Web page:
U.K. Expands Blue Belt Protection and Bans Plastic Straws
The U.K. Environment Secretary Michael Gove has created 41 new Marine Conservation Zones, marking the most significant expansion of England’s ‘Blue Belt’ of protected areas to date.
Stretching from Cornwall to Northumberland, the new protections safeguard 12,000 square kilometers of marine habitat, an area almost eight times the size of Greater London. The announcement follows the government’s manifesto commitment to create a Blue Belt of marine protection for Britain’s overseas territories. The U.K. government has called for 30 percent of the world’s ocean to be protected by 2030 and has co-chaired the creation of the Commonwealth Clean Ocean Alliance with Vanuatu.
The rare stalked jellyfish, short-snouted seahorse and blue mussel beds are among the species and habitats that will benefit from the protections.
With 50 zones already designated in 2013 and 2016, the U.K. now has 355 Marine Protected Areas of different types, spanning 220,000 square kilometers – nearly twice the size of England.
Gove said: “The U.K. is already leading the rest of the world by protecting over 30 percent of our ocean - but we know there is more to do.”
He has also confirmed a ban on plastic straws, drinks stirrers and plastic stemmed cotton buds in England. The ban will come into force in April 2020 and will include exemptions to ensure that those with medical needs or a disability are able to continue to access plastic straws. Restaurants, pubs and bars will not be able to display plastic straws or automatically hand them out, but they will be able to provide them on request.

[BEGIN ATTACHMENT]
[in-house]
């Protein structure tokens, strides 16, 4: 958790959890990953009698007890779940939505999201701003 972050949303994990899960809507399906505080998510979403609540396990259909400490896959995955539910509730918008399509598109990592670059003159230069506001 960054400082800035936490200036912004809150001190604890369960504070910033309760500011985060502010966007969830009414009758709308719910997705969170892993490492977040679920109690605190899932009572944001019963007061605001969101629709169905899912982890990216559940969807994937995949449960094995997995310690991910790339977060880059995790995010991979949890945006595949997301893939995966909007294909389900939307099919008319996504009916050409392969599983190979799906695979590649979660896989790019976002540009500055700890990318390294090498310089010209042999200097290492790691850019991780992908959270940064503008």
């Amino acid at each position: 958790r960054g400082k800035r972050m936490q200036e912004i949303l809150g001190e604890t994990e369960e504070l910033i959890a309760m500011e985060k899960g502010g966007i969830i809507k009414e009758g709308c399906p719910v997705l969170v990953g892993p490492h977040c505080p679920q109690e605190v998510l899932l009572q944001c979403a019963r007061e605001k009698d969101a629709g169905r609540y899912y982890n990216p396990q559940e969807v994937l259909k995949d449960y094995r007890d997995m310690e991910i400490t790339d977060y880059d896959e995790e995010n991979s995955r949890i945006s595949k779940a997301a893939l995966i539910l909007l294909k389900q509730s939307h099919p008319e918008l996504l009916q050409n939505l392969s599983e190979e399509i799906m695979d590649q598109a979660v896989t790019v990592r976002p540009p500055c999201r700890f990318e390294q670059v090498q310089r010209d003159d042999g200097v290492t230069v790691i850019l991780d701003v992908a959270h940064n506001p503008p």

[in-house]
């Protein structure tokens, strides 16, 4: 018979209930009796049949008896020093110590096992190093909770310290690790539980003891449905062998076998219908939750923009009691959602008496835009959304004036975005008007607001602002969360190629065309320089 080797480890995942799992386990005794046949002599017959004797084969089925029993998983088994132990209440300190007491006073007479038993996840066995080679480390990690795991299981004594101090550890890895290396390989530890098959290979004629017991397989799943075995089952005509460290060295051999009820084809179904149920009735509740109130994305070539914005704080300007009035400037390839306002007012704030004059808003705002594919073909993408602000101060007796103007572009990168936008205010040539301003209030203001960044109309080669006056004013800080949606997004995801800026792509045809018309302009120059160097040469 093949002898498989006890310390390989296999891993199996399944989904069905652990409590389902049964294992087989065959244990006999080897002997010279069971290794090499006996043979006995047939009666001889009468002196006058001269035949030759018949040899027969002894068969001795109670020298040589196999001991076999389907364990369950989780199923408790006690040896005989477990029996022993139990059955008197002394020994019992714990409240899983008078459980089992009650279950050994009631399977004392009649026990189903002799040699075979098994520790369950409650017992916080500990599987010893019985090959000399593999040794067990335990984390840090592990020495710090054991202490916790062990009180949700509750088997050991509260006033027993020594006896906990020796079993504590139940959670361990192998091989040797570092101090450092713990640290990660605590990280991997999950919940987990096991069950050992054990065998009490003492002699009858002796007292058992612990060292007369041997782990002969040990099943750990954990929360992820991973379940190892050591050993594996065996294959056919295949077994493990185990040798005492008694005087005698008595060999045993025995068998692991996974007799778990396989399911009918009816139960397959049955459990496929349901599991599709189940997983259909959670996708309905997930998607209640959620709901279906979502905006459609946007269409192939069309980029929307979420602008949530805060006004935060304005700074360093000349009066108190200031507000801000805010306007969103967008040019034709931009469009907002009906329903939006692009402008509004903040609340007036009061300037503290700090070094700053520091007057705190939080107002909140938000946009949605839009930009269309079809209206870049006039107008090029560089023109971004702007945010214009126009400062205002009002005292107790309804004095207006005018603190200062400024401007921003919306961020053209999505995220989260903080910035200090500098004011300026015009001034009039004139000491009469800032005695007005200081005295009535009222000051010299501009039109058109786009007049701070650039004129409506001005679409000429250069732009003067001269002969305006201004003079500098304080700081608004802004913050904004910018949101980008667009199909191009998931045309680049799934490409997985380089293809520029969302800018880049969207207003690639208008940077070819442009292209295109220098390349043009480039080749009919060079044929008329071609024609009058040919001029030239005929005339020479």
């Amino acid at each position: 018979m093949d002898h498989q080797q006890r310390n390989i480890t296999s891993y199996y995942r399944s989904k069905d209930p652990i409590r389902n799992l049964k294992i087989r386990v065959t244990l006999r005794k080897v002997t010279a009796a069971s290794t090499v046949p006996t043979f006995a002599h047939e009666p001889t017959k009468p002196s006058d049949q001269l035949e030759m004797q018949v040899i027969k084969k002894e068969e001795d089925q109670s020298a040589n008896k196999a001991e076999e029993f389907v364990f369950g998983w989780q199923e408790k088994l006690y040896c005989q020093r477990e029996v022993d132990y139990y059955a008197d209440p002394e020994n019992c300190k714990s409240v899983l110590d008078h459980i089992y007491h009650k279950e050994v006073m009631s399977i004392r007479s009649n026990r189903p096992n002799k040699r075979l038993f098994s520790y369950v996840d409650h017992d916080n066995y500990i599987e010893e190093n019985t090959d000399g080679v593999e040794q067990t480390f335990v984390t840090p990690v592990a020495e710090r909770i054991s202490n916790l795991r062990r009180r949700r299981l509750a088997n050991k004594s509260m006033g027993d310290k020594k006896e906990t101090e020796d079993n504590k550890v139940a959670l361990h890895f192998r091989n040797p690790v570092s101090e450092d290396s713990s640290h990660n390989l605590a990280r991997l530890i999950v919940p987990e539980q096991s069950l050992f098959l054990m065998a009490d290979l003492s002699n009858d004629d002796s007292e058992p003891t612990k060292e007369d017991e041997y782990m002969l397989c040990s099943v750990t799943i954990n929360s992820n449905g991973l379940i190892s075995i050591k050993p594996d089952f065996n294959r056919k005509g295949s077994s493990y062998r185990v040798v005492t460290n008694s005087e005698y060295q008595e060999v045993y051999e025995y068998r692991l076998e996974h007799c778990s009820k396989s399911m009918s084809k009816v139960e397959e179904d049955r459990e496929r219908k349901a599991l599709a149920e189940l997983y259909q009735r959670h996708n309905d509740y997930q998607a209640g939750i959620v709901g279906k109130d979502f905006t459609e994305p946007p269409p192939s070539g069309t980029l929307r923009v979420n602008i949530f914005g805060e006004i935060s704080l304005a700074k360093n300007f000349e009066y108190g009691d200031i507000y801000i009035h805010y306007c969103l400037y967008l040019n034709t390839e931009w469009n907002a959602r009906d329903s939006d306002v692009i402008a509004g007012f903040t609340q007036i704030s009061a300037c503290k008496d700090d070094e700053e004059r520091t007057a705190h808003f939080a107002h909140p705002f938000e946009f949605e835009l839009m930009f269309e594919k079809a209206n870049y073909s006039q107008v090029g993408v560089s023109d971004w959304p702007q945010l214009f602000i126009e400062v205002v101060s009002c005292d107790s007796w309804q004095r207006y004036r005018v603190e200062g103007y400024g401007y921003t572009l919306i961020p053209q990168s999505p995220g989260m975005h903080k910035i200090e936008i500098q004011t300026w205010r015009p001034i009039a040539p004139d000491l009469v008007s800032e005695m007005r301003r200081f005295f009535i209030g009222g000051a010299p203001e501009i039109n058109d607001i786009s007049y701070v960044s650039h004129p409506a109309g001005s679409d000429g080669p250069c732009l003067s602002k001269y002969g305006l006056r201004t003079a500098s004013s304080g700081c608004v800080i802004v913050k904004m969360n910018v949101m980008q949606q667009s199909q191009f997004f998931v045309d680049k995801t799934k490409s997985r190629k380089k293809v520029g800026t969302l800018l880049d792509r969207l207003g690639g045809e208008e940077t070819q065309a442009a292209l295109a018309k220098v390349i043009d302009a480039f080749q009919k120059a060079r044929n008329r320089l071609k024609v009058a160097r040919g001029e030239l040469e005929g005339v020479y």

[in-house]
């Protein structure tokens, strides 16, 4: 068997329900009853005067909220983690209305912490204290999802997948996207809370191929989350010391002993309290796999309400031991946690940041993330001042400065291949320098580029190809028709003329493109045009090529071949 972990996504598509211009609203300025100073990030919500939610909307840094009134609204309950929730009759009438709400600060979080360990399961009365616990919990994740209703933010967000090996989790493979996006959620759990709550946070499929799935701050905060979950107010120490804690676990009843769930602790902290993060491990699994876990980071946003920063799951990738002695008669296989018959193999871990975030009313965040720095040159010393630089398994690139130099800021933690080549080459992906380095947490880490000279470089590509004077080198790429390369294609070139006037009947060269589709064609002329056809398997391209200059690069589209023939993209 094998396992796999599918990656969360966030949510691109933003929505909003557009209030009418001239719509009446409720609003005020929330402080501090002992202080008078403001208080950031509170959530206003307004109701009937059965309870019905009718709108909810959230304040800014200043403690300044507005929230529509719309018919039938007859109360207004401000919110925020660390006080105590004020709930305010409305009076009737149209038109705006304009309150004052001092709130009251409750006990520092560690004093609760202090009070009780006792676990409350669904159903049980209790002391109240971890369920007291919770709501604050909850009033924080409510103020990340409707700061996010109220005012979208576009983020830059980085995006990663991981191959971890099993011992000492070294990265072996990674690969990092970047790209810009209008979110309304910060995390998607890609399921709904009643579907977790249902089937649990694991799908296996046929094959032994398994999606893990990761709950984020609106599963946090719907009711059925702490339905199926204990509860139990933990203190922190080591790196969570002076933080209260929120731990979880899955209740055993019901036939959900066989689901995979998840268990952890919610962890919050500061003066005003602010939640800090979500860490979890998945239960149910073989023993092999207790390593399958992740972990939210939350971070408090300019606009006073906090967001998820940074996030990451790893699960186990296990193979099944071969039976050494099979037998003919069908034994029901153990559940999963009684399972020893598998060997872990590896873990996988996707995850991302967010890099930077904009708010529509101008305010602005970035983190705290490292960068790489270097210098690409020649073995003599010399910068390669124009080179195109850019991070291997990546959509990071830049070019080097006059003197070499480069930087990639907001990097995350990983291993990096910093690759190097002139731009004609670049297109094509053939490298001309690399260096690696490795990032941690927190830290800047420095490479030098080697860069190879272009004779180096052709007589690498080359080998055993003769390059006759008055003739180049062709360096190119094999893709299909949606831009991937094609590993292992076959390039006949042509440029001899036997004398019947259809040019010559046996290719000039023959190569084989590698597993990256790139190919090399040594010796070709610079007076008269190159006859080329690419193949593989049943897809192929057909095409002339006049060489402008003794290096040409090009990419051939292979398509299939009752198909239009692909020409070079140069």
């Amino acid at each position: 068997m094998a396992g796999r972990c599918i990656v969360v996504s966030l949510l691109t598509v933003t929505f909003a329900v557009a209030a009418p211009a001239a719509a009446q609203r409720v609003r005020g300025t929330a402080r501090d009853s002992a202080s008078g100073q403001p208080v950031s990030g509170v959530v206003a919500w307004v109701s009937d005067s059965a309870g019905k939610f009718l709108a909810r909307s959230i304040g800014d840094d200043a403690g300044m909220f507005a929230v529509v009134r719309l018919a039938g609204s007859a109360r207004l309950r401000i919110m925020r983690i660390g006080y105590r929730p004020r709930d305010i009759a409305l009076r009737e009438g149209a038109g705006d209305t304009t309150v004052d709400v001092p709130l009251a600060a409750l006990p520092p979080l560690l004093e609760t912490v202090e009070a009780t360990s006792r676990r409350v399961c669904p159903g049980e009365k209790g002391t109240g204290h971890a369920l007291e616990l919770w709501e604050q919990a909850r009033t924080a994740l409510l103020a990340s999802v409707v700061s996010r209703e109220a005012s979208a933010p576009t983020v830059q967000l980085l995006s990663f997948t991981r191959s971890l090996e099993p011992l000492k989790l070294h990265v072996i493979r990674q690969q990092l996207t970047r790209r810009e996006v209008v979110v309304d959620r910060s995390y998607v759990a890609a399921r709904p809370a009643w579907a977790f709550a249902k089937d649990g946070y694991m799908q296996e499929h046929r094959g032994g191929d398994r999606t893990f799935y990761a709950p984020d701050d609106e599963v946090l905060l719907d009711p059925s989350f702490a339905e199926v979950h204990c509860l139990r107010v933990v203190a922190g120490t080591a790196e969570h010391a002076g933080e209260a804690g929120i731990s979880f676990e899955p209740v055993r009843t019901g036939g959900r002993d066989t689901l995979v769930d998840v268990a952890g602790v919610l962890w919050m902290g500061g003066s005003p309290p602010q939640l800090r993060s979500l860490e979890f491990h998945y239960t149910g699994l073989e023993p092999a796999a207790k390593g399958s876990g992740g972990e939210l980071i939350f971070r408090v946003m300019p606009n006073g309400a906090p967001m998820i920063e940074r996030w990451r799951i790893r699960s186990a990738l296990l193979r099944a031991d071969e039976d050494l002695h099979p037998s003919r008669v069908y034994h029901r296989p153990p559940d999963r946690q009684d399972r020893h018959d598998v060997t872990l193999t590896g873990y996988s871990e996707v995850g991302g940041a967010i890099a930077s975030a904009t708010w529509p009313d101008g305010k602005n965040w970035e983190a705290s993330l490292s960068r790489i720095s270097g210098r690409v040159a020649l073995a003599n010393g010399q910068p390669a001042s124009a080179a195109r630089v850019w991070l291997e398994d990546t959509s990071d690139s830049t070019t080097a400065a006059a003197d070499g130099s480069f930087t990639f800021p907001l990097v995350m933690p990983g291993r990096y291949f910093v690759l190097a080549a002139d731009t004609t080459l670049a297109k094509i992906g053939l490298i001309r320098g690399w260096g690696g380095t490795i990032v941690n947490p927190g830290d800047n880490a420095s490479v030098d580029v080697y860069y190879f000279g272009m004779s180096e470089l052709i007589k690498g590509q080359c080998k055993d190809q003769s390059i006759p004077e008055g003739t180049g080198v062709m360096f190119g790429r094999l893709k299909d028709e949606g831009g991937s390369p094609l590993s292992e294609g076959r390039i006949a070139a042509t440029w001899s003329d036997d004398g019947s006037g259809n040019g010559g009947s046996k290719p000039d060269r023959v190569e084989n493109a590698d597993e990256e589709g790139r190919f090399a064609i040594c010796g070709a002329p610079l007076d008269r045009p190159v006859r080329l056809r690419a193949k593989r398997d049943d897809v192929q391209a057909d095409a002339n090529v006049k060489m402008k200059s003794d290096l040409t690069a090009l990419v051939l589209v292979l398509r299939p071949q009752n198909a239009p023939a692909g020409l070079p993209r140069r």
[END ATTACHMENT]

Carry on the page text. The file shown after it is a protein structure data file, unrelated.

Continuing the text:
It is estimated that each year England uses 4.7 billion plastic straws, 316 million plastic stirrers and 1.8 billion plastic-stemmed cotton buds. An estimated 10 percent of cotton buds are flushed down toilets and can end up in waterways and oceans.
Even though non-plastic alternatives are readily available, it is estimated that 95 percent of straws are still plastic.
It is estimated there are over 150 million tonnes of plastic in the world’s oceans and every year one million birds and over 100,000 sea mammals die from eating and getting tangled in plastic waste. A recent report estimates that plastic in the sea is set to treble by 2025.
Other recent key government actions include a world-leading ban on microbeads, taking over 15 billion plastic bags out of circulation and consulting on introducing a deposit return scheme to drive-up the recycling of drinks bottles and cans.
Earlier this year, the government launched a consultation on a world-leading tax on plastic packaging which does not contain a minimum of 30 percent recycled content from April 2022.